Women Empowerment has become a heated topic of discussion, yet again, after the near victory and exemplary performance displayed by the Indian girls at Rio Olympics 2016.
Sports has the power to break the barriers and go beyond the shackles of sex, race, religion and nationality. It acts as a vehicle to promote physical health and mental wellbeing, in the sense that, it enhances self-esteem and confidence and at the same time, also teaches essential leadership skills, team spirit and perseverance.
Right from the first representation of 22 women athletes in 1900 Games, to the London wherein women were seen to compete in every sport of the Olympic programme, to finally Rio in 2016 which witnessed approximately 4,700 women representing their countries in 306 events, women are seen to have more visibility in sports now than has previously been seen and recorded. Women in sports have come to defy and fight against socially accepted gender stereotypes, proving themselves to be at par with men, moulding themselves into inspirational role models for the present and future generations.
With 119 athletes in its contingent for the Rio Games, India came into the 2016 Olympics with lot of hope and aspiration to win. Nearly a week before the Olympics ended, the Indian female athletes ruled the roost and made Rio Games their own by demonstrating exceptional strength and core competencies. Dipa Karmakar’s death defying and risky moves in the ‘Produnava Death Vault’, Lalita Babar’s historic finals on the track, Sakshi Malik achieving bronze level in female 58kg freestyle wrestling facing all odds and finally, PV Sindhu being the only Indian woman to win a silver medal in the Olympics. All these feats greatly speak of the fact that women are at the forefront always to bring honour and pride to the country and their families at any cost, contrary to the belief that they are a burden to their families that have to either done away with right in the womb or if they live, not let them avail of opportunities that would help them grow professionally and become financially independent.
Having come from a land where daughters are killed in the womb, Sakshi broke all odds to take up a masculine sport and excel at it, breaking misconceptions of girl child being a burden. In Sindhu’s case, the country can learn loads from her in matters of how to be dedicated and consistent in efforts no matter what unforeseen situation confronts you, and if you have the right people to support you and the best coaches (Pullela Gopichand), you can achieve great heights. Lalita Babar, who became the first Indian women to reach the final of a track event in Olympics, India should respect long-distance runners and also aim to invest more in them to bring out their hidden potential and build upon their strengths. So is the case with Dipa who shows that sport is all about doing risky stunts not capable of being done by the ordinary and not compromising an inch on physical fitness in order to bring laurels for the country.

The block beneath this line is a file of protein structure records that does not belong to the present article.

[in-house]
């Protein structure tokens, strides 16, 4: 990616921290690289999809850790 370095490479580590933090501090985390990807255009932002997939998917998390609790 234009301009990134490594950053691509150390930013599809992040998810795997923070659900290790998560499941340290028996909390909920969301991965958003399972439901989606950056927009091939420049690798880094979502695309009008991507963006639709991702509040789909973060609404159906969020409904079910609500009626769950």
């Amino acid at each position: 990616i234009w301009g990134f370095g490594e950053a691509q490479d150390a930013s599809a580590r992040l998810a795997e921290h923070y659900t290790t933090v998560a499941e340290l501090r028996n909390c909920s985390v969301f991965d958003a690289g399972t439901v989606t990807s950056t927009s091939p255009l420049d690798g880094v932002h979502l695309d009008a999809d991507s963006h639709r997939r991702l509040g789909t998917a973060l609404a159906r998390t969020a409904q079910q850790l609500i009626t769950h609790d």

The accolades and honour that our ‘Indian Girls’ have brought to this country have made even Prime Minister Narendra Modi government’s pro-girl initiative slogan to change from ‘Beti Bachao Beti Padhao’ to ‘Beti Bachao Medal Pao’.
As many industries have increasingly been recognized, women bring in new ideas, innovations and broaden perspectives. However, there is still a long way to go before we will witness true equality in the sports world. Girls and women throughout the world, as compared to men, get fewer opportunities and are less invested in. Their training and safety is compromised when they play sport, as compared to men. Fewer women are represented in leadership positions in the sporting organizations.
India is still in the nascent stage of bringing gender equality and has to take multiple steps to accelerate its commitment towards the empowerment of women and eradication of discrimination against women. It still remains an integral part of our National Policy that needs to be addressed urgently.
For realizing the true sense of women empowerment, the men will have to play a critical role in understanding them and supporting them to bring them back to power, as men and women co-exist in this world and ultimately, have to be co-dependent on each other on their survival in society.
Men can do this by first acknowledging the gender inequality and then, immediately rectifying by taking certain conscious steps. There needs to be effective communication from both parties on the issues where women are ill-treated and addressing them to genuinely balance the scales of gender inequality. Men have to systematically break down false conceptions regarding women and realize that gender no longer differentiates what roles can men and women play or what they can do. Men and women equally have the right to choose what is best for them, however, not on the cost of each other. They also need to understand that empowering women does not mean that they will lose their power, rather will help them walk on the path of success hand in hand, respecting each other and at the same time, not compromising on one’s dignity as well. In simpler words, it would be sufficient to say that men have to learn to share power with women in order to achieve the so-called level of gender equality that the nation dreams to achieve some day.
Considering Rio Olympics as a case study to learn great life lessons from, it is high time that India starts respecting its females, acknowledging their potential, the sacrifices they have made and the hardships that they have had to face to reach at the stage where they are today. Change needs to begin now, be it from the grass root level, rural or urban. India needs to be and should be proud of its daughters. It is time to think about women-led development rather than women development now.
Source: Pooja Dara